When you live close to or below what has been arbitrarily (but in this case handily) designated as the US poverty line, you are in a situation where you can usually buy one small item that you need at a time or save up for a larger item, but you can’t simply acquire what you need when you need it. If you have lived this way for long, it is unlikely you “throw away” anything that isn’t actually useless. You most likely have a running mental list of those who could use, recycle, upcycle or re-enliven something you no longer want.

This is my office and writing nook. Shelves hold reference materials, taxes and official documents, daily office supplies, electronics parts, paper, tea pot and a few display books. There is a fold-out table that hides my ESL teaching center and doors on the bottom cover the household herbal pharmacy and herbalist supplies. - Image by Arie Farnam

This is my office and writing nook. Shelves hold reference materials, taxes and official documents, daily office supplies, electronics parts, paper, tea pot and a few display books. There is a fold-out table that hides my ESL teaching center and doors on the bottom cover the household herbal pharmacy and herbalist supplies. - Image by Arie Farnam

You may well store a lot of things that you don’t need immediately. Your first thought when finding an odd castoff mechanical part is more likely to be, “I wonder what this could be useful for?” than “Why is this old thing still around?” You plan and save and put together what you need.

And there’s another thing. Your entertainment is more likely to be self-made. You don’t go on distant vacations. If you go on vacation, it usually requires a lot of stuff—like tents, sleeping bags, cooking equipment and so forth. And if you don’t go on vacations, you have other interests, many of which entail making things, which requires supplies and equipment.

Your job likely also requires supplies. You likely fix clothing, cars, furniture and other things when they are broken rather than throwing them out, which means your home may well have the necessities for sewing, auto work and carpentry. You are actually more likely than the middle class to own your own cement mixer, sewing machine, towing cables or power saw. I own all four. Lacking a home of your own, you may not own these things, but you very likely own a sewing kit and a set of tools, no matter how makeshift.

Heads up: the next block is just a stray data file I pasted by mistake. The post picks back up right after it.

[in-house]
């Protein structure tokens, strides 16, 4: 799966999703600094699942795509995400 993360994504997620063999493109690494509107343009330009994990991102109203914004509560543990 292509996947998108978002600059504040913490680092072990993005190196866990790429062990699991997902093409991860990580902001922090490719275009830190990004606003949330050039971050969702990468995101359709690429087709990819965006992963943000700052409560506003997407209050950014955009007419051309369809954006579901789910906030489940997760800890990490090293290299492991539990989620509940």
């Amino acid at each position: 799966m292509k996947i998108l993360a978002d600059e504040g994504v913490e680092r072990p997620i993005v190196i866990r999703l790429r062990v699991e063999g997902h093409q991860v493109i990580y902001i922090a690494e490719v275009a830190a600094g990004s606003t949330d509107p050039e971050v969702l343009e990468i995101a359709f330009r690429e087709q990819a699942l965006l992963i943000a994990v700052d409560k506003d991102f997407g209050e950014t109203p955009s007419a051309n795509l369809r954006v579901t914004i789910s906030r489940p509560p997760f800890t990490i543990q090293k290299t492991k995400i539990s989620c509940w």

And all these things are clutter when piled up into a small home, apartment, car, backpack or whatever you live out of.

Does that mean you should take Marie Kondo’s advice and get rid of anything you haven’t used recently and then every object that does not give you joy. The toilet plunger would be top of the list for me… and how would that go?

The worn-out clothes I garden in aren’t comfy old favorites. They are very specifically, clothes I hate that I expect will be torn and dirty beyond repair in a rough season or two. My cracked mismatched dishes don’t bring me joy. The set of nice dishes brought out only for holidays and adult company do. And the reason they are still nice and joyful is that we don’t use them for everyday.

Nope. That method isn’t going to work for dealing with our clutter.

This is a topic near and dear to my heart. I live in a small, compact house. There isn’t an inch of space that isn’t in planful use. I run a business out of my home that requires me to meet clients in my home daily. My home has to be neat and tidy. Local social norms require it for such a business. Beyond that, I’m ninety percent blind and a pile of junk is truly a problem for me to wade through. Things need to have places.

But all the above still applies. I cook all of my family’s meals from scratch because instant food that won’t kill you is expensive. Thus I have a fully stocked kitchen and a jam-packed pantry. I also have a vegetable garden and that means I have a shed full of tools and supplies, window sills full of seedlings and a cellar and freezers full of produce.

My business requires extensive teaching supplies. I also have kids and they have stuff. We live hours from the nearest English-language library, so we have our own library shelves, particularly full of children’s books. Modern technology has meant some slimming of our bookshelves, DVDs and CDs but subscription services cost money and reference books get used a lot around here.

Beyond that, there is my mental health. Like most people in my situation, I don’t have relaxing vacations or spa treatments or even weekends away. I have interests instead. I study medicinal herbs and recently I’ve taken up candle and soap making. These also require stuff—materials, supplies and storage space.